plastic erupted into space as the end of the fin disintegrated. The vessel
seemed to shudder.

The source of those multiple energy beams suddenly hove into view-a
lumbering Imperial cruiser, its massive outline bristling cactuslike with
dozens of heavy weapons emplacements. Light ceased arching from those spines
now as the cruiser moved in close. Intermittent explosions and flashes of
light could be seen in those portions of the smaller ship which had taken
hits. In the absolute cold of space, the cruiser snuggled up alongside its
wounded prey.

Another distant explosion shook the ship-but it certainly didn't feel
distant to Artoo Detoo or See Threepio. The concussion bounced them around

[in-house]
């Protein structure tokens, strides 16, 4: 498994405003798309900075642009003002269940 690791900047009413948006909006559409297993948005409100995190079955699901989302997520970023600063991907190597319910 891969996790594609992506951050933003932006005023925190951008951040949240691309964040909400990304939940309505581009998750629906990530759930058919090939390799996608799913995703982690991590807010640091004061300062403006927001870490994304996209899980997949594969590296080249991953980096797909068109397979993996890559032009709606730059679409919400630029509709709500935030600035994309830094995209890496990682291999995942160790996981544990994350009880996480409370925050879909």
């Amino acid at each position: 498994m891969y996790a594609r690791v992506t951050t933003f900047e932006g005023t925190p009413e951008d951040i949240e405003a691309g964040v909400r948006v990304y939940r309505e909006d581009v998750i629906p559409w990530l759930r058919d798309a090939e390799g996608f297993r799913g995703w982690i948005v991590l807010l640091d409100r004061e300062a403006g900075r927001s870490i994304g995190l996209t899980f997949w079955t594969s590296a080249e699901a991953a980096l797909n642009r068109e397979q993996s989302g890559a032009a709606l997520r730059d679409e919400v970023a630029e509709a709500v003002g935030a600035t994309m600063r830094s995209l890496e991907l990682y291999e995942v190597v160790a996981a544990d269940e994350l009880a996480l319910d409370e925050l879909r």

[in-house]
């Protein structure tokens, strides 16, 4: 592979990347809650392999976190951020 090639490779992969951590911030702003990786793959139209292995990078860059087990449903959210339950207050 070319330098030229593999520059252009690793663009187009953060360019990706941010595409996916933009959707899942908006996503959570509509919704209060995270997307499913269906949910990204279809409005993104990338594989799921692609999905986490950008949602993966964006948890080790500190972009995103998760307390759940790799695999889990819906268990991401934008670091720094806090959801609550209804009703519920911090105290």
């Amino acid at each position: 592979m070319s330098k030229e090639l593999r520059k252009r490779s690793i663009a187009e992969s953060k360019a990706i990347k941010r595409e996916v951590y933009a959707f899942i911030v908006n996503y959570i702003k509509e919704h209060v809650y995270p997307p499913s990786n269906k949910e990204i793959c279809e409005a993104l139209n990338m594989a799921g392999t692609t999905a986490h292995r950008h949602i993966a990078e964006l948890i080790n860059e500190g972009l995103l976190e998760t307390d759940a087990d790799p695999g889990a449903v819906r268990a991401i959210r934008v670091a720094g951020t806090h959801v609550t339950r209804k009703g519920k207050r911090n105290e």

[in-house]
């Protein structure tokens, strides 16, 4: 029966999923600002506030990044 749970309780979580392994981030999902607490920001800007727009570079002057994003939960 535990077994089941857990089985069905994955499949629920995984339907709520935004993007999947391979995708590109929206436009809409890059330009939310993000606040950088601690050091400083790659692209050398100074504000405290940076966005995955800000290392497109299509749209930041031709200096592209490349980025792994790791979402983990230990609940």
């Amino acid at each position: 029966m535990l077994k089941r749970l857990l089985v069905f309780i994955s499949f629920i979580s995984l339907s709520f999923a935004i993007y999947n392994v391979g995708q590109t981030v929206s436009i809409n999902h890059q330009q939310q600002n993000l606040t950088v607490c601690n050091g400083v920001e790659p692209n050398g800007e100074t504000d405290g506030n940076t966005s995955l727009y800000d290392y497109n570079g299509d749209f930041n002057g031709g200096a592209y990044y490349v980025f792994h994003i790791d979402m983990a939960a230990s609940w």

the narrow corridor like bearings in an old motor.

To look at these two, one would have supposed that the tall, human-like
machine, Threepio, was the master and the stubby, tripodal robot, Artoo
Detoo, an inferior. But while Threepio might have sniffed disdainfully at
the suggestion, they were in fact equal in everything save loquacity. Here
Threepio was clearly-and necessarily-the superior.

Still another explosion rattled the corridor, throwing Threepio off
balance. His shorter companion had the better of it during such moments with
his squat, cylindrical body's low center of gravity well balanced on thick,
clawed legs.

Artoo glanced up at Threepio, who was steadying himself against a
corridor wall. Lights blinked enigmatically around a single mechanical eye
as the smaller robot studied the battered casing of his friend. A patina of
metal and fibrous dust coated the usually gleaming bronze finish, and there
were some visible dents-all the result of the pounding the rebel ship they
were on had been taking.